Irvin's the spark for Pro Football Hall of Fame Class of 2007
Pro Football Hall of Fame wide receiver Michael Irvin’s current team is smaller, but still well-rounded.
Irvin looked around center stage during Sunday’s Enshrinees Gameday Roundtable and saw Thurman Thomas, a multidimensional running back. Charlie Sanders, who helped expand the tight end’s role, was there.
Across from Irvin sat Roger Wehrli, one of the game’s best cover corners. Tackle Bruce Matthews and guard Gene Hickerson, who could not attend, were ironmen on the offensive line.
Irvin said the Hall of Fame Class of 2007 consists of an incredible bunch of guys. And he would be their emotional spark plug.
‘A Great Class’
“Athletes are so competitive,” Irvin said. “One thing I learned at the Nitschke Luncheon that we had is each class kind of looks at the other classes and says, ‘Oh, we’ll beat your class.’
“So I was telling these guys we have a great class. It works out great. They got us a tackle, an offensive guard, a running back, some defense and a tight end.
“It does bring us all close together. I enjoy and thank God for this class of guys.”
Hickerson, who suffers from symptoms associated with dementia and Alzheimer’s, did not attend the Enshrinees Gameday Roundtable. The event at Memorial Civic Center kicked off the final day of the Hall of Fame Festival.
Moderator Rich Eisen, host of NFL Network’s “NFL Total Access,” spent about a half-hour talking with the Class of 2007 in the only event outside the enshrinement ceremony where the public can hear from the inductees.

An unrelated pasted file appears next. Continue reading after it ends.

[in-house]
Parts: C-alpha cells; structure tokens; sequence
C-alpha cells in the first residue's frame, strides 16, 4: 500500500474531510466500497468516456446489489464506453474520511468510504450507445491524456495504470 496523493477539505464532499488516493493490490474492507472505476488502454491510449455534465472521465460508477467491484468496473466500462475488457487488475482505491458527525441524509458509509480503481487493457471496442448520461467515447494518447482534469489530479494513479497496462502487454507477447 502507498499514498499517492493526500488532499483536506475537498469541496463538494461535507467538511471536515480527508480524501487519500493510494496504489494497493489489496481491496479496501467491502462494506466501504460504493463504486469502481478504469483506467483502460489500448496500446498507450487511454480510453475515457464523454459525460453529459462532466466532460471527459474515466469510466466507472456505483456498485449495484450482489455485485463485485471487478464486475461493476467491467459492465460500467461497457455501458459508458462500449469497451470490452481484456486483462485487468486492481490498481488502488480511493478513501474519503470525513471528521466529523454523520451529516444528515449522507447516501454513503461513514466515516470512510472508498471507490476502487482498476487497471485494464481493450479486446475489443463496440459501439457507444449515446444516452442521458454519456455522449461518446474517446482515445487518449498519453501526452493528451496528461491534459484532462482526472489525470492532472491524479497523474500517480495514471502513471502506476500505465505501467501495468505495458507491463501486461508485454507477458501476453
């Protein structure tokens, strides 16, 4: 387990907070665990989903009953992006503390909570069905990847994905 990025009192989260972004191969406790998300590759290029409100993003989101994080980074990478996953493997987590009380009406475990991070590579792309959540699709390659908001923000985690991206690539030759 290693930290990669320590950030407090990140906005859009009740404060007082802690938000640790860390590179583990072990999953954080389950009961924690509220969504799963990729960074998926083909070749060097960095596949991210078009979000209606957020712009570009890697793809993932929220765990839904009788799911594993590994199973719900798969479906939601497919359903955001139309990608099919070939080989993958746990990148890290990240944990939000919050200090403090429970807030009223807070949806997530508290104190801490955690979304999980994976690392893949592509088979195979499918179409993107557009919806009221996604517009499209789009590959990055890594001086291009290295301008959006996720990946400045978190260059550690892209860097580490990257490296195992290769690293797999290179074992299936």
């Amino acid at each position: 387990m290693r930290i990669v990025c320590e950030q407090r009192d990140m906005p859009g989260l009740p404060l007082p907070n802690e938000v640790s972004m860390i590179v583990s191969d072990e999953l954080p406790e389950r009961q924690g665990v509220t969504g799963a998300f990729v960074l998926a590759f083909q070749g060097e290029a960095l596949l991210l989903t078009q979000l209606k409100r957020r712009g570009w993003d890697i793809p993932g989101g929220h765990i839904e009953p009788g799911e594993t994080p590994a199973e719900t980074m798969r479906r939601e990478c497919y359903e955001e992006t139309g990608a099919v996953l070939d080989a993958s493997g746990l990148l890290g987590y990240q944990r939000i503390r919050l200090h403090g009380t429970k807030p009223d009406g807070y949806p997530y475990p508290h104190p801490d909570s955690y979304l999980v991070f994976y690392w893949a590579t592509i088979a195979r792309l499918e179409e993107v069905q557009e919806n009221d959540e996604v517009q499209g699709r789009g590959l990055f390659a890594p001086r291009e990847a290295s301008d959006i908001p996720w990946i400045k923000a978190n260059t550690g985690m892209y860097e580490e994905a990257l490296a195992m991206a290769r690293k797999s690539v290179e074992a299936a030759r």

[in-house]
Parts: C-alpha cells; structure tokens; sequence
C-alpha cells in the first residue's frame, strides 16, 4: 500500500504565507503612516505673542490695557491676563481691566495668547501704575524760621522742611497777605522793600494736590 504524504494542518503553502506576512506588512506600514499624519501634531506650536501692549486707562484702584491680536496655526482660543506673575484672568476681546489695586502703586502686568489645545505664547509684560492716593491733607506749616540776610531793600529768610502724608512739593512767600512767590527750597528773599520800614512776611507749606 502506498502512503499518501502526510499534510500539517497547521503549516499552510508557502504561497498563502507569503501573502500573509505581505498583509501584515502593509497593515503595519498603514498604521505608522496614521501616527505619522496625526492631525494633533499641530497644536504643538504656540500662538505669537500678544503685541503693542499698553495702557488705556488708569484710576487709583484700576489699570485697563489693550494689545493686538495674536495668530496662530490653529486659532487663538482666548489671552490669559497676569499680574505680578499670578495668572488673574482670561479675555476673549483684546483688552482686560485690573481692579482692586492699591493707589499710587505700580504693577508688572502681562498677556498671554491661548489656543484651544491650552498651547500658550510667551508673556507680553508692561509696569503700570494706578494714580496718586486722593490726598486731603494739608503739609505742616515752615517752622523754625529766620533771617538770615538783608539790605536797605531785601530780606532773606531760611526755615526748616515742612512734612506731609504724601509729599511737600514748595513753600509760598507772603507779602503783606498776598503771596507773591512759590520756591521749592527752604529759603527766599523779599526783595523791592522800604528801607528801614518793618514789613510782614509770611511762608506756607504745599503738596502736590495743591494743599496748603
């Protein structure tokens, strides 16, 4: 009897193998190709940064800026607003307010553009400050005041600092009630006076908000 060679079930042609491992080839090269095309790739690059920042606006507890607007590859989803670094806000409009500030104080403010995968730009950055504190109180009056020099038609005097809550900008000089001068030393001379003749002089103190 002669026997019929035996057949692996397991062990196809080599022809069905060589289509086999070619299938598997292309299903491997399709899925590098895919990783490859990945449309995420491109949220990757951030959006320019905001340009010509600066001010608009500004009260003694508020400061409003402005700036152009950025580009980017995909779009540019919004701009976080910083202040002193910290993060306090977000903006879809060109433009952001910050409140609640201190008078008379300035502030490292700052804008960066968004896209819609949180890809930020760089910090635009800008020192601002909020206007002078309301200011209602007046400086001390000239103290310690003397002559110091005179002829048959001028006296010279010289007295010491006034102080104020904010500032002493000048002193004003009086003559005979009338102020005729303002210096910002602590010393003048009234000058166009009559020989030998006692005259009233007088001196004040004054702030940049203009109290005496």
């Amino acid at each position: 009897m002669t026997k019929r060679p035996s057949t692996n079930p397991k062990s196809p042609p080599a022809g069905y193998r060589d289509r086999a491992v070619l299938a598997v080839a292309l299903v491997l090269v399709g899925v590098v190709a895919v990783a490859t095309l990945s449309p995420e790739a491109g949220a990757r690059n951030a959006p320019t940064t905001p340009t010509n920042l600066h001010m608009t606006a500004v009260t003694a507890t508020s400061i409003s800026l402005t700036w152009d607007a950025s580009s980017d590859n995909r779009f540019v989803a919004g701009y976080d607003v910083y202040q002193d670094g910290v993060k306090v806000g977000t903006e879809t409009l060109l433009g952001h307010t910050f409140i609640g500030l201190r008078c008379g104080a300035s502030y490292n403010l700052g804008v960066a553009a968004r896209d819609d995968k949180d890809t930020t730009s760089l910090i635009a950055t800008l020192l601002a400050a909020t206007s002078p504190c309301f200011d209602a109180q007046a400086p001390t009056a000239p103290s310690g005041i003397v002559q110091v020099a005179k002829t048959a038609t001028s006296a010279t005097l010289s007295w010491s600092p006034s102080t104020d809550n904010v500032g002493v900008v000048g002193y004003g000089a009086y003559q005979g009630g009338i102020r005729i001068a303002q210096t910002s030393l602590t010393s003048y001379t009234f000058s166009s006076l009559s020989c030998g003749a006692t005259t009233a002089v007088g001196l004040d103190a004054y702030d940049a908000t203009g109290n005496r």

Irvin was very jovial a day after giving an emotional speech at the enshrinement ceremony. He said Sanders told him that if this year’s class formed a team on the field, he would rather block than catch passes.
“That’s exactly what I was expecting,” Irvin said. “I’m the one who will catch the passes, don’t worry about it.”
Sanders responded later, “Those are Michael’s words. I’ve never been one to really go out and catch a lot of passes. I had a philosophy that if I don’t take a lick, I can save that. That’s another game.
“I’m not like Michael where you catch a pass and don’t get touched. I didn’t have all the afterburner speed. I was a struggling tight end. I just believed if you let somebody else have all the accolades and all the numbers, that’s called self-preservation.”
Irvin and Thomas talked on the phone 30 minutes before the Class of 2007 was announced in February. The two were one-time adversaries on the field in the early 1990s when the Buffalo Bills and Dallas Cowboys met in back-to-back Super Bowls. Now they will forever be linked together with the rest of the class.
‘A Special Feeling’
“When you put ‘Hall of Famer’ before your name, it has a meaning to it,” Thomas said. “It has a special feeling to it. I couldn’t go in with a better group of guys than I’m going in with this Class of 2007.”
Matthews livened things up when he told Irvin and Thomas that he never really liked them when he faced them.
“There’s part of you that has to demonize your opponent,” Matthews said. “For me, I never wanted to know them because I’d start to like them. Then I couldn’t do my job the way I needed to.
“I apologize for my feelings in the past. I’m honored to be on the same team as you.”
So was Wehrli, who endured a long wait with Sanders and Hickerson to enter the Hall of Fame.
“To get to know these guys has been a wonderful experience,” Wehrli said. “I love you guys. What a great class this is to be with.”
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